Everything about black, white and red pepper

To be able to judge whether a pepper is good, you need to know what to look for. Of course on the freshness, but also on the grain size, the degree of drying, and last-but-not-least the aroma.

But what is pepper? Black pepper is the dried, unripe fruit of a plant with the species name Piper nigrum. Although the species name suggests otherwise, the fruits themselves are not black at all, but green, still unripe, coloring via orange to red, the ripe fruit. If you look closely at a high-quality black pepper, you will see that some 'grains' show a reddish-brown to red glow, indicating that they also contain ripe berries.

The 'black colouration' of the berries is, just like with tea, partly the result of enzymatic oxidation, also known as enzymatic brown colouration. We know this from the brown coloring of bananas, avocados and apples.But the development of the color and flavor of black pepper is more complex than that. You will get the best result if you blanch the picked berries briefly and mildly and then dry the berries in a controlled manner (for example mechanically).

The pepper market is dominated by black pepper, the pepper from the predominantly unripe berries from large-scale cultivation. There is no room for red pepper here, because the berries on a bunch do not ripen evenly. The unripe the berries, the more secure the harvest, because the longer you let the berries ripen on the plant - they do not ripen - the greater the risk that you will lose your harvest because berries start to rot. In premium peppers, such as black Penja - up to 70% of the berries on the picked bunches are orange to red, i.e. semi-ripe or ripe, and in some regions, such as Kampot and Phu Quoc, the ripe berries are manually selected for to make 'red' pepper. Delicious !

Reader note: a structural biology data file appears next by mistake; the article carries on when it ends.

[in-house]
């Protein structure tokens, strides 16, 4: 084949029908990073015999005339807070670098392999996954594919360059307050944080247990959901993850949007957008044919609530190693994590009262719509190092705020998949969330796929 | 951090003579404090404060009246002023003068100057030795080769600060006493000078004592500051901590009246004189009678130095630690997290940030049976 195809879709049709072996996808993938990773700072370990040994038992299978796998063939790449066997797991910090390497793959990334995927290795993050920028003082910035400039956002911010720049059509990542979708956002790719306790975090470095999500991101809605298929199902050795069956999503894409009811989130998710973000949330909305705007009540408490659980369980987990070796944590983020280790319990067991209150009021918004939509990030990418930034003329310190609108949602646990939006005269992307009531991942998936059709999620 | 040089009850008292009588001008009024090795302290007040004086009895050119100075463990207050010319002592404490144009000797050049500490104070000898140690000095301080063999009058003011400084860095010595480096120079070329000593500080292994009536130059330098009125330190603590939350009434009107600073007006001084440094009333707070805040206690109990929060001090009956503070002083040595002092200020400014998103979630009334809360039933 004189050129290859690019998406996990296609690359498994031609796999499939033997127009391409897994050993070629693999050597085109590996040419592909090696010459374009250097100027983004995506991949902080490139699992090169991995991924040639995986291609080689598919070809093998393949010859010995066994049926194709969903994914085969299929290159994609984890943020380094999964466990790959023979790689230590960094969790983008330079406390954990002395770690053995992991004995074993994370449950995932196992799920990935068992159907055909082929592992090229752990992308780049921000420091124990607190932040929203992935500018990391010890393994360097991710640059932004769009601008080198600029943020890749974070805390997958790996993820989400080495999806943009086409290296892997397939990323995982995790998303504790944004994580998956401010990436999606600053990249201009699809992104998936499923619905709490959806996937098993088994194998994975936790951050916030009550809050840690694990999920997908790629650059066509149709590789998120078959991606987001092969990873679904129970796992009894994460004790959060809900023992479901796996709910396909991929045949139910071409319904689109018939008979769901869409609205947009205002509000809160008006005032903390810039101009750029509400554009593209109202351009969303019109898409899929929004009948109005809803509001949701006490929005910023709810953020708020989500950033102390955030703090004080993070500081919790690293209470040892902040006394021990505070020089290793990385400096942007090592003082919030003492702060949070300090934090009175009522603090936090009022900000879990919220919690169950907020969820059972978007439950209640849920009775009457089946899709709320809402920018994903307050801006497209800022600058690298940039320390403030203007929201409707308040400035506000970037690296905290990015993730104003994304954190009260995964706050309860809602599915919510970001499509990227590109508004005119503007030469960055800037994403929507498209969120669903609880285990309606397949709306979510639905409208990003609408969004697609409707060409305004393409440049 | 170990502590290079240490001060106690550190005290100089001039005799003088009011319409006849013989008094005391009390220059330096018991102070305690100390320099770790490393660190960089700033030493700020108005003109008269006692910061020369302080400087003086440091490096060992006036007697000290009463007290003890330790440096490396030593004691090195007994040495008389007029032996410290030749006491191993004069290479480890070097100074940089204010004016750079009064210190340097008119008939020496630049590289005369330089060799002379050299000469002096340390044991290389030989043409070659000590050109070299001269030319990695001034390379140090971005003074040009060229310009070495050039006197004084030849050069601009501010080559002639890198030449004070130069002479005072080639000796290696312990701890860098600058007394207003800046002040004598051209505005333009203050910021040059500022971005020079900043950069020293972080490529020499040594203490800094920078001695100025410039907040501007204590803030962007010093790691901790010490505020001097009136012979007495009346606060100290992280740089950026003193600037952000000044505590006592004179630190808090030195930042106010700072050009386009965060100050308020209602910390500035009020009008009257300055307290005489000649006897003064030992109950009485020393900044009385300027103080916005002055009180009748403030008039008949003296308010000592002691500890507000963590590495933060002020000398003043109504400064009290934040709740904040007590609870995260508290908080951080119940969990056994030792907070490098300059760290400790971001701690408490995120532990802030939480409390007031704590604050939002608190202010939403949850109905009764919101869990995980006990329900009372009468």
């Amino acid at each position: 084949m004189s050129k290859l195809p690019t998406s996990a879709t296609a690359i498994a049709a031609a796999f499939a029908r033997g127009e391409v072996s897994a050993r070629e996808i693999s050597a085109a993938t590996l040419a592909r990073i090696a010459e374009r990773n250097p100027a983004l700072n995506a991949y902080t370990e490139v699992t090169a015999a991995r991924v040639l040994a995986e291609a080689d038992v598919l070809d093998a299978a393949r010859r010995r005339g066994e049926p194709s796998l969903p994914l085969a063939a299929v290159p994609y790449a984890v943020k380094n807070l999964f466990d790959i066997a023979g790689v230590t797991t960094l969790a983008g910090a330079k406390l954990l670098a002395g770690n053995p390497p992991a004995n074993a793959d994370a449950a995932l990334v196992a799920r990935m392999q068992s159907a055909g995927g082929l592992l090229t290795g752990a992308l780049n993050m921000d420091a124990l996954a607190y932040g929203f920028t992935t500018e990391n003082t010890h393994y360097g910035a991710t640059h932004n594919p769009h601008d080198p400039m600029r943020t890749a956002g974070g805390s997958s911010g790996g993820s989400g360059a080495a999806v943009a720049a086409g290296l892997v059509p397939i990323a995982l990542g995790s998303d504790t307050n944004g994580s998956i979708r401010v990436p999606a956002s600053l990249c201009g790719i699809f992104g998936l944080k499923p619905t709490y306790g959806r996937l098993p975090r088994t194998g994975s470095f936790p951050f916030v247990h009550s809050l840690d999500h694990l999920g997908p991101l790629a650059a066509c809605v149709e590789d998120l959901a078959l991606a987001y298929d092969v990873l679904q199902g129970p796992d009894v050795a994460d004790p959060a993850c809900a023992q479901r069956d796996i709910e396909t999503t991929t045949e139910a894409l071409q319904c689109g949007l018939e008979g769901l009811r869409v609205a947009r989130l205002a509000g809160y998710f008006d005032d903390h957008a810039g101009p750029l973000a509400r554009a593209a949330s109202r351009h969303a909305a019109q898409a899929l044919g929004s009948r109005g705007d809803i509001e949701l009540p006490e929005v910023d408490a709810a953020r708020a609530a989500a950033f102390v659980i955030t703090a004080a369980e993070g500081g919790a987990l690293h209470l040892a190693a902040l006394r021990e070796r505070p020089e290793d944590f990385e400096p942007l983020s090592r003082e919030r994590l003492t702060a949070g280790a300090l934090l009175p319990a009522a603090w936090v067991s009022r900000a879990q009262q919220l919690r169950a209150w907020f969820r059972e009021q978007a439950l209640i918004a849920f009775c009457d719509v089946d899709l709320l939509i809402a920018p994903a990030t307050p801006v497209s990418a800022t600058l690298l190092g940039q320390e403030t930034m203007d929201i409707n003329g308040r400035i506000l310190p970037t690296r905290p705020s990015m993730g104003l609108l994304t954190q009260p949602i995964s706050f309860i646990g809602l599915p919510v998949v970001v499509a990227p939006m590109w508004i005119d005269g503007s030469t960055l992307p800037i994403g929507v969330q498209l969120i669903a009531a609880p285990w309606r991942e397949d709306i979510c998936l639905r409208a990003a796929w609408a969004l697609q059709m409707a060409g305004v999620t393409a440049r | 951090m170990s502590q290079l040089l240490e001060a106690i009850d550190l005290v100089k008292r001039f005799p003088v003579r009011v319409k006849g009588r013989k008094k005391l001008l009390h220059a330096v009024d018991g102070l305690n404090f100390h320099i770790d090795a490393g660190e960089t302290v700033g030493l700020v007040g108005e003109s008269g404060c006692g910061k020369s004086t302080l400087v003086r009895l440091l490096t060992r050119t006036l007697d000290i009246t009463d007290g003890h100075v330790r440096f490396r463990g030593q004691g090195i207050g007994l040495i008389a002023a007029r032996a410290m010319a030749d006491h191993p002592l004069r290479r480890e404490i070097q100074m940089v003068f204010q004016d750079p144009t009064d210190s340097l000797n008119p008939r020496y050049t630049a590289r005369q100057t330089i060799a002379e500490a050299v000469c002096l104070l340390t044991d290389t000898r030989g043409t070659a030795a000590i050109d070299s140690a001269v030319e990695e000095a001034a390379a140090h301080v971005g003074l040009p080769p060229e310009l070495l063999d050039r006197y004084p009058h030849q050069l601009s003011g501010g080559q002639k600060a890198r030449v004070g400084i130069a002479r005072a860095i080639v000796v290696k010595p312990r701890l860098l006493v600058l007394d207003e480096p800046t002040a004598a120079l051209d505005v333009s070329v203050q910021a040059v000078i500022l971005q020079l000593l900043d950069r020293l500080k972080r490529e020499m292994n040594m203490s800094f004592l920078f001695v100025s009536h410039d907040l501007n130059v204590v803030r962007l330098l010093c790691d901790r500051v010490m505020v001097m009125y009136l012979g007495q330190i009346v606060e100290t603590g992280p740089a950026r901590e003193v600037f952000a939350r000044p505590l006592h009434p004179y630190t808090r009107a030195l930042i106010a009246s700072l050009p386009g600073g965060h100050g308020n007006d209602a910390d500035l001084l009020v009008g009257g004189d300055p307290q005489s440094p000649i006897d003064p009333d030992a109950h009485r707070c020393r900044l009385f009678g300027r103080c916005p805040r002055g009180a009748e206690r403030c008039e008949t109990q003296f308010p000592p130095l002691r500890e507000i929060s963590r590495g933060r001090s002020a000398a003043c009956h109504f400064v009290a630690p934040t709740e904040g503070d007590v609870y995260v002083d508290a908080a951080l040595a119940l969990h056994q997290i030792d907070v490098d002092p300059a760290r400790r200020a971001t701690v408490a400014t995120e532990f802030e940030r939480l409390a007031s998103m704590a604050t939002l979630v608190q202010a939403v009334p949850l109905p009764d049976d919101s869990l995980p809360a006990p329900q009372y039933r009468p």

To produce white pepper, the berries must be stripped of their skins. With traditional white pepper, the skins of the berries are soaked in water, in running water (a stream) or in barrels. This process is called 'retten'. Depending on the technique used, fermentation may or may not take place during retting. After the skins have become loose, they are  rubbed off the core and removed.

For good white pepper, ripe berries are traditionally used. Large-scale white pepper is now also made from dry, unripe berries, where the berries are peeled by machine. The skins are then processed into pepper oil or added to a lower quality pepper to create 'fortified pepper'.

To produce white pepper cheaply and on a large scale, the process is accelerated - especially in Vietnam - by using enzymes that have the property of breaking down the cell wall.The most commonly used, most effective enzyme is pectinase. The complete enzymatic breakdown of the peel by pectinase of the green, fresh pepper berry takes 24 hours and of the dried pepper (black pepper) 40-45 hours. The pepper treated in this way results in a grayish pepper, which is bleached with a peroxide for a more aesthetic result.